LISTEN to Andy talk about his family history in FNQ and the Cherokee Challenge flight here

If you’d like to support Oxfam through the Cherokee Challenge flight go here

Follow the flight on Facebook

Or Twitter @andyhardy or #cherokeeflightchallenge

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NOW HERE’S A PROJECT! BUILD AND FLY YOUR OWN AIRCRAFT

J430-1

I built quite a few model aeroplanes as a kid. Mostly Airfix kits, and one made from scratch out of balsa wood that actually flew, powered by a small and very noisy engine. I’ll never forget the excitement, the sense of achievement I felt watching that little plane take to the sky for the first time. Now multiply that feeling by at least a hundred, and that’s what it must be like to build your own real life aircraft, one you can fly yourself and go places in.

Home built aircraft, or kit planes, are very popular in Australia – lower purchase prices and operating costs are a key factor. But many owners will tell you one of the big attractions was the challenge of building their own aircraft. There are more than 100 different types of home built aircraft flying in Australia, and there’s more on the way. One of the best known is the Jabiru http://www.jabiru.net.au/  – made in Bundaberg, the home of Australian aviation pioneer Bert Hinkler.

You buy the aircraft in kit form and it depends on you how long it’ll take to build. A good example is Cairns pilot John Martin – who took 1400 hours. Once you’ve got it registered and you have your pilot licence, you’re ready to fly.

Home built aircraft owners are represented by the Sport Aircraft Association of Australia www.saaafnq.com

Its Cairns chapter is having an information night next Thursday July 4 in Cairns for people thinking of buying or building a home built or kit plane. You’ll hear from people who’ve done it successfully, get the chance to ask questions and find out if it’s for you. The information session starts at 7pm at the North Queensland Aero Club www.nqac.com.au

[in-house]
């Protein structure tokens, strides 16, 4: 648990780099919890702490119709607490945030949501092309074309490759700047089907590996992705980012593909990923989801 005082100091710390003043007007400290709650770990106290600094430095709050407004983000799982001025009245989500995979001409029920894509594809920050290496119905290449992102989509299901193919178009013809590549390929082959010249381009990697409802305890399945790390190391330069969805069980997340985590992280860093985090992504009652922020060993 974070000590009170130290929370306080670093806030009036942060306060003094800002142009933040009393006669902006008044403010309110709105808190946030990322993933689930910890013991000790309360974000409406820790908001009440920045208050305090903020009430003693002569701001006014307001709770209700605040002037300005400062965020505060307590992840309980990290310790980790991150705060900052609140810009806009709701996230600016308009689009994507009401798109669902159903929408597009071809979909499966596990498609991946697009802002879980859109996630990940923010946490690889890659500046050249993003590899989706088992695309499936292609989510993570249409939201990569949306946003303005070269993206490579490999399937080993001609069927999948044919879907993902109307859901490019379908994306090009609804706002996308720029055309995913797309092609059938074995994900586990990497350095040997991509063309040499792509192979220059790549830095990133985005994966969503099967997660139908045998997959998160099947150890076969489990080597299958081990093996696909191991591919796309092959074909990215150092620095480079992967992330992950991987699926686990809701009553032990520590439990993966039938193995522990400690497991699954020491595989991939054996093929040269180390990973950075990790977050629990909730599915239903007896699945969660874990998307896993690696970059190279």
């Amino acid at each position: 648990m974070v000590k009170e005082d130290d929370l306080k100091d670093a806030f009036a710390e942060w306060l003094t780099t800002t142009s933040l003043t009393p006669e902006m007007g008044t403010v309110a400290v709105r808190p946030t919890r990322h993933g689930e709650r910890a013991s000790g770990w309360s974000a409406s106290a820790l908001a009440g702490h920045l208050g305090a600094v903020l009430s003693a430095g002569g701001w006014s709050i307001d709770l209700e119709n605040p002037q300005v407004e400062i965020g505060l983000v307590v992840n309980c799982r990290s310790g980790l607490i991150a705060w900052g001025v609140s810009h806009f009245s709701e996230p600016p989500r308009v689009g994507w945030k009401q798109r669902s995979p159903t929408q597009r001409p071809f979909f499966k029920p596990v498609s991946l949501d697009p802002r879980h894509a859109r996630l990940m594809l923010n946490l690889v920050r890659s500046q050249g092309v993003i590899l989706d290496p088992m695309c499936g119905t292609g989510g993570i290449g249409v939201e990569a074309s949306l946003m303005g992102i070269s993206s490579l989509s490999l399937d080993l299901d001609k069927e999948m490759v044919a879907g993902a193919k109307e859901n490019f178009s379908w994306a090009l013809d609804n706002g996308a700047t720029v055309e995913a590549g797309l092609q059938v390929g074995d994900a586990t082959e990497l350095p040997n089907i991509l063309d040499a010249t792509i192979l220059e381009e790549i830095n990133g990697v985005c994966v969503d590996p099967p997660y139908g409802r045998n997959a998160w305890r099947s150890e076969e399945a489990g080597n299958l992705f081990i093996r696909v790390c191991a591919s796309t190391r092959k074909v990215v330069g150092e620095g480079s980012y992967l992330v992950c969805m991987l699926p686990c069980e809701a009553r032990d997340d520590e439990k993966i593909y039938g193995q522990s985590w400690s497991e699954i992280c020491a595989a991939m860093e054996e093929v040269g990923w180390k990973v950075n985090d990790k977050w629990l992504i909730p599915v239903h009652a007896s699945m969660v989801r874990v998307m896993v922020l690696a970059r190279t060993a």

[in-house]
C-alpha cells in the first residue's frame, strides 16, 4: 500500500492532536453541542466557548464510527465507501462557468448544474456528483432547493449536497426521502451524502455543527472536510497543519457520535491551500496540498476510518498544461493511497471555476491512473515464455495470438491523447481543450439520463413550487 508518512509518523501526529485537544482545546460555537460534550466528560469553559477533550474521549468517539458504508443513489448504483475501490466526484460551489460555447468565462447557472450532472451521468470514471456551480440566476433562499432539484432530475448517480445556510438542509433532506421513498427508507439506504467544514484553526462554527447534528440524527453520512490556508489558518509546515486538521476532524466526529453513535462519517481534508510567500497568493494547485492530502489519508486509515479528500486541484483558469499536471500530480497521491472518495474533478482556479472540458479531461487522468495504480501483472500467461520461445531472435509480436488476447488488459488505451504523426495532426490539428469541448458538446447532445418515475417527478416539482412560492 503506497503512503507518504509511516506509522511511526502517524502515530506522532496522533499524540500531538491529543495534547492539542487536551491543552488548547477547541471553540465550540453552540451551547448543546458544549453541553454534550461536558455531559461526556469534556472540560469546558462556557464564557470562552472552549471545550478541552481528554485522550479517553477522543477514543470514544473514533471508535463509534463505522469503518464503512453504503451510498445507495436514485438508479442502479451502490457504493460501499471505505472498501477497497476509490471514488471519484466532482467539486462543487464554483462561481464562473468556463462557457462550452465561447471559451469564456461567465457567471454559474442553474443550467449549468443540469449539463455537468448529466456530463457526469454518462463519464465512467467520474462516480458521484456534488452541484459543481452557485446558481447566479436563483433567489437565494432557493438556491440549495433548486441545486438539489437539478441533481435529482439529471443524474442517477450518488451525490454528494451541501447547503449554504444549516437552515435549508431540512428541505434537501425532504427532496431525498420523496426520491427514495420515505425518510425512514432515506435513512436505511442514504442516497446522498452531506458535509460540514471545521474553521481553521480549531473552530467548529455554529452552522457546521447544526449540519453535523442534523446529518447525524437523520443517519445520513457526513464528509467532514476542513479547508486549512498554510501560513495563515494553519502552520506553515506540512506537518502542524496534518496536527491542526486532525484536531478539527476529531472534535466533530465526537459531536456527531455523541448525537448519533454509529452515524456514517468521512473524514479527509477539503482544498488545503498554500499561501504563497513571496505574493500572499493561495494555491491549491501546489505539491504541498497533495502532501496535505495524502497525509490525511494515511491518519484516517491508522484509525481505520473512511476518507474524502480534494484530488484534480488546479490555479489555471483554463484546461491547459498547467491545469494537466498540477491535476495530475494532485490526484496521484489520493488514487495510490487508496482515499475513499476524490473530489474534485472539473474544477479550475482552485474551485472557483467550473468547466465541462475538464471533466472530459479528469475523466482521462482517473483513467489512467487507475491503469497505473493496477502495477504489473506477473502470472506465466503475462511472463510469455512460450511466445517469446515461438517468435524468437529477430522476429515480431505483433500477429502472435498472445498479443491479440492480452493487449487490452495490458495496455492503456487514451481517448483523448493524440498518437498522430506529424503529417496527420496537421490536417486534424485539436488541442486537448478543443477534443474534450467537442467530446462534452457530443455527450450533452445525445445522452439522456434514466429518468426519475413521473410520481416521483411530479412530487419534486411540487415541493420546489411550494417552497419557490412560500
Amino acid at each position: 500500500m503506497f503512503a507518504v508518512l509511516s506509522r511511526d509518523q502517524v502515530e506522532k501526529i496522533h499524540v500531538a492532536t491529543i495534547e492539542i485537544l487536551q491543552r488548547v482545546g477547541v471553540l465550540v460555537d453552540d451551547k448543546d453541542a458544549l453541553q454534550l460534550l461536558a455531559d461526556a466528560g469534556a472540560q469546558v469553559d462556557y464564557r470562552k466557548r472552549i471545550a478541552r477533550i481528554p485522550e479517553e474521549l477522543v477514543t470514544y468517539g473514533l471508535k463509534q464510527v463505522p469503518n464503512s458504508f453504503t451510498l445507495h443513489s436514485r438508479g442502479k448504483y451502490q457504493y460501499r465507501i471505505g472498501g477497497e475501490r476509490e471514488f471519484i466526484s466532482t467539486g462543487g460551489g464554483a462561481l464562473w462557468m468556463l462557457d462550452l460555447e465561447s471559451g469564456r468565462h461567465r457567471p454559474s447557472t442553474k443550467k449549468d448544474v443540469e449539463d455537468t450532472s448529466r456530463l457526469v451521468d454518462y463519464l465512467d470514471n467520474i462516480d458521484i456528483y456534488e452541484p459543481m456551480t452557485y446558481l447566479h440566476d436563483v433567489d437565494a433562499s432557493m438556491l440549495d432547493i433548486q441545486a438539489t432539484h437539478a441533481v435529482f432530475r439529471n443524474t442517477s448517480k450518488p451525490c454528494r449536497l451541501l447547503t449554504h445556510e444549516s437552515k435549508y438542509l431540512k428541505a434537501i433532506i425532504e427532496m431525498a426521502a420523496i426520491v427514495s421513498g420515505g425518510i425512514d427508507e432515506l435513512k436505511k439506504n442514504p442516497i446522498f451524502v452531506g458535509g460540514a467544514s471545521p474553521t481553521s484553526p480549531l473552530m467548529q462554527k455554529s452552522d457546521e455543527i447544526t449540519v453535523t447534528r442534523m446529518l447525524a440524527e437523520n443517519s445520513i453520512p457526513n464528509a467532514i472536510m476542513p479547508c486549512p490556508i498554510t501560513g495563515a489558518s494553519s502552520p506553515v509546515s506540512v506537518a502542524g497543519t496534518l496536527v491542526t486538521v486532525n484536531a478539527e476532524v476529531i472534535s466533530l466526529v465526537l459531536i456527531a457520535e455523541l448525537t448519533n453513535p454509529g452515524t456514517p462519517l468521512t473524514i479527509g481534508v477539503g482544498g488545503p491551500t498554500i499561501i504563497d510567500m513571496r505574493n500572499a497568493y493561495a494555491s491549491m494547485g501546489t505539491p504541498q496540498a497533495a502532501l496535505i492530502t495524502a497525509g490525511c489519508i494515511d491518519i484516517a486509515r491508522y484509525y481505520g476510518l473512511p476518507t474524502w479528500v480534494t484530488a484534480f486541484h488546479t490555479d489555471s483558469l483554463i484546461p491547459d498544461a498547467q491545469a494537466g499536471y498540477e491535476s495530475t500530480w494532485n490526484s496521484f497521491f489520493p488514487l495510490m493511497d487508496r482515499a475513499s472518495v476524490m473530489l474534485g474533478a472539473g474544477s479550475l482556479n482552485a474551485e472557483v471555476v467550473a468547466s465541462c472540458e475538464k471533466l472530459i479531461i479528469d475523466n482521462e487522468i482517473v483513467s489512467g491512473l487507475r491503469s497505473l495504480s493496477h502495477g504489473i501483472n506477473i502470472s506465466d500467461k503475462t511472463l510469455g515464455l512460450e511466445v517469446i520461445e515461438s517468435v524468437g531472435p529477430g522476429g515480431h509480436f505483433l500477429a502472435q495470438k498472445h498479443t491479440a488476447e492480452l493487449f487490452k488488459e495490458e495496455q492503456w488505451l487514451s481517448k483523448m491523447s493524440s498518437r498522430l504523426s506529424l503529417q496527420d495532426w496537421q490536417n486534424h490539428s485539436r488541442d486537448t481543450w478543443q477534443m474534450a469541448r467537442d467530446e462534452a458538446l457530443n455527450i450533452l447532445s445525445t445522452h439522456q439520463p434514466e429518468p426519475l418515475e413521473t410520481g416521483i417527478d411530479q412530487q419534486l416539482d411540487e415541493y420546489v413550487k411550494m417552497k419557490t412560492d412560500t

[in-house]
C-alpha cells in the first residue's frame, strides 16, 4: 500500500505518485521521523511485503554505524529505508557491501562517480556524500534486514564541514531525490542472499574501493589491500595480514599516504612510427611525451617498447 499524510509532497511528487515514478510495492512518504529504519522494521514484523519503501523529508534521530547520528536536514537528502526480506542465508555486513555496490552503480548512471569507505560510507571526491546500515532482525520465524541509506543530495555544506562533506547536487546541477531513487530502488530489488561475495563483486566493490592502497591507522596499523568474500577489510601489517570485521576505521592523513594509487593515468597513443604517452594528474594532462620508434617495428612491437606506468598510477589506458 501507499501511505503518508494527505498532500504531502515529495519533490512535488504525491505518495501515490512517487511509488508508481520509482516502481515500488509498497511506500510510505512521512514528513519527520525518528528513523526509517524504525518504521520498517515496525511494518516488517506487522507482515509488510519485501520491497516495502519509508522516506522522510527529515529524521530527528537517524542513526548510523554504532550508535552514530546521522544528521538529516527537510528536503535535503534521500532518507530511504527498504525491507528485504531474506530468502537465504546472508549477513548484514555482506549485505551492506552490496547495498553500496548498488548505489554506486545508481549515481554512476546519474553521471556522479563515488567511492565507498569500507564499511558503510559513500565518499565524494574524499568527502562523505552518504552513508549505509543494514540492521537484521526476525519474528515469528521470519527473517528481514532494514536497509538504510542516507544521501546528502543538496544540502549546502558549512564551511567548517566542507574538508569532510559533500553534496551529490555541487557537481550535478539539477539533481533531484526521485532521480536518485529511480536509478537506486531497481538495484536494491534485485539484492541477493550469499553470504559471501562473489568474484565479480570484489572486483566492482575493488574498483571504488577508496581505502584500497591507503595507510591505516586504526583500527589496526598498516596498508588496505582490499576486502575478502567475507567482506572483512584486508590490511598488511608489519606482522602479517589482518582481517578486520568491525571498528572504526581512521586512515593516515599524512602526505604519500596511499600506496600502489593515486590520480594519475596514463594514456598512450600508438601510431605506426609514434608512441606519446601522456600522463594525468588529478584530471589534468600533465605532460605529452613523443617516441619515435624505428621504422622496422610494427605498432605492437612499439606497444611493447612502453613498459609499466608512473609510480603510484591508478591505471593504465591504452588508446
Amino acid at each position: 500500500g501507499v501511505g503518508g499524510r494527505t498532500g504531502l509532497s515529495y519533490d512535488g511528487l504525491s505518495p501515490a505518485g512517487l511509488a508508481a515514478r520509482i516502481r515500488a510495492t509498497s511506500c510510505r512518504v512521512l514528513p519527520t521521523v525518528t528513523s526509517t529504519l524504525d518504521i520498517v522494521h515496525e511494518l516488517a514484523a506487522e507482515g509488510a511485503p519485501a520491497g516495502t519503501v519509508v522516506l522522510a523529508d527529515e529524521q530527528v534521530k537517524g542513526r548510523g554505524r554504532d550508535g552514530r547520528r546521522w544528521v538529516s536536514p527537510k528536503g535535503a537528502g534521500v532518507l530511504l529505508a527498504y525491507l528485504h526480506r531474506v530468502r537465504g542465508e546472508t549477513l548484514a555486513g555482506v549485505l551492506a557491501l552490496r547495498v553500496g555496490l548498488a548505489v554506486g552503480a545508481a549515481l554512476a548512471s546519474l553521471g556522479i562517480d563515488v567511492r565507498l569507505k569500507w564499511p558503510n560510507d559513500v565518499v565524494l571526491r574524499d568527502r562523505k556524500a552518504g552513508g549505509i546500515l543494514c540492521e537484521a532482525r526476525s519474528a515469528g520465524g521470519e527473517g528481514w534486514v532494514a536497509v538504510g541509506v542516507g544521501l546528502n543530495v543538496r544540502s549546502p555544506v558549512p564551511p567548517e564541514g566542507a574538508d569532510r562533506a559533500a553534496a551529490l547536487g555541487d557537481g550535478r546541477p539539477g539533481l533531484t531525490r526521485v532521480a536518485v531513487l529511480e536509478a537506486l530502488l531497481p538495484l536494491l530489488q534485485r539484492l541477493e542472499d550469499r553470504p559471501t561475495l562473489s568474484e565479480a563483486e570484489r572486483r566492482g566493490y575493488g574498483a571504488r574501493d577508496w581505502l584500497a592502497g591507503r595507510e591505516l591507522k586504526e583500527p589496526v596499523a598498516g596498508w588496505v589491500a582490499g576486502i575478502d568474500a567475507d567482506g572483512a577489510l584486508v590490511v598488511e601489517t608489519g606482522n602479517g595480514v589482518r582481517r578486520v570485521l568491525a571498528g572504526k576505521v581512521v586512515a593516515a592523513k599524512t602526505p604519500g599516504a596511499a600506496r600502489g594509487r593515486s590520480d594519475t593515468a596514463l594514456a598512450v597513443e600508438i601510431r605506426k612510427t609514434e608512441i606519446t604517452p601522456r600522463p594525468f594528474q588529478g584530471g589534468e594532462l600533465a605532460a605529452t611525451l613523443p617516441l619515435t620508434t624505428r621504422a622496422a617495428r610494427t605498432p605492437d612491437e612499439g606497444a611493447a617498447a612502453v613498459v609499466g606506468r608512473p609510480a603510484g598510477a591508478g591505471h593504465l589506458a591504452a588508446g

LISTEN John Martin and Martin Boyle know they made the right decision. Click on the red arrow to hear John and Martin talk about building and flying their own planes.

Contact John j-martin@bigpond.net.au or Martin martinboyle53@bigpond.com for more information.

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Posted by on June 28, 2013 in Cairns Queensland, EFFINCUE, far north Queensland, Radio Feed, rd on the road

 

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REMEMBERING FAR NORTH QUEENSLAND AVIATION PIONEERS

TOURISM HAS LONG BEEN THE FOUNDATION OF THE FAR NORTH QUEENSLAND ECONOMY. IT’S HARD TO IMAGINE HOW WE’D SURVIVE WITHOUT THE REVENUE AND JOBS IT CREATES.

These days most of our visitors arrive by air. Our tourism industry owes its existence to aeroplanes and the people who pioneered aviation in FNQ. Their story is eloquently told in a recent addition to the Cairns Airport domestic terminal – the Aviation Pioneers display.

It looks back to the days when the airport site was a mangrove swamp, and its earliest use as a landing ground. It tells the stories of the people, the companies and the aircraft that made safe air travel in FNQ possible.

CLICK ON THE AUDIO PLAYER TO HEAR KEVIN BROWN, CHIEF EXECUTIVE OF NORTH QUEENSLAND AIRPORTS TALK ABOUT THE PIONEERS DISPLAY.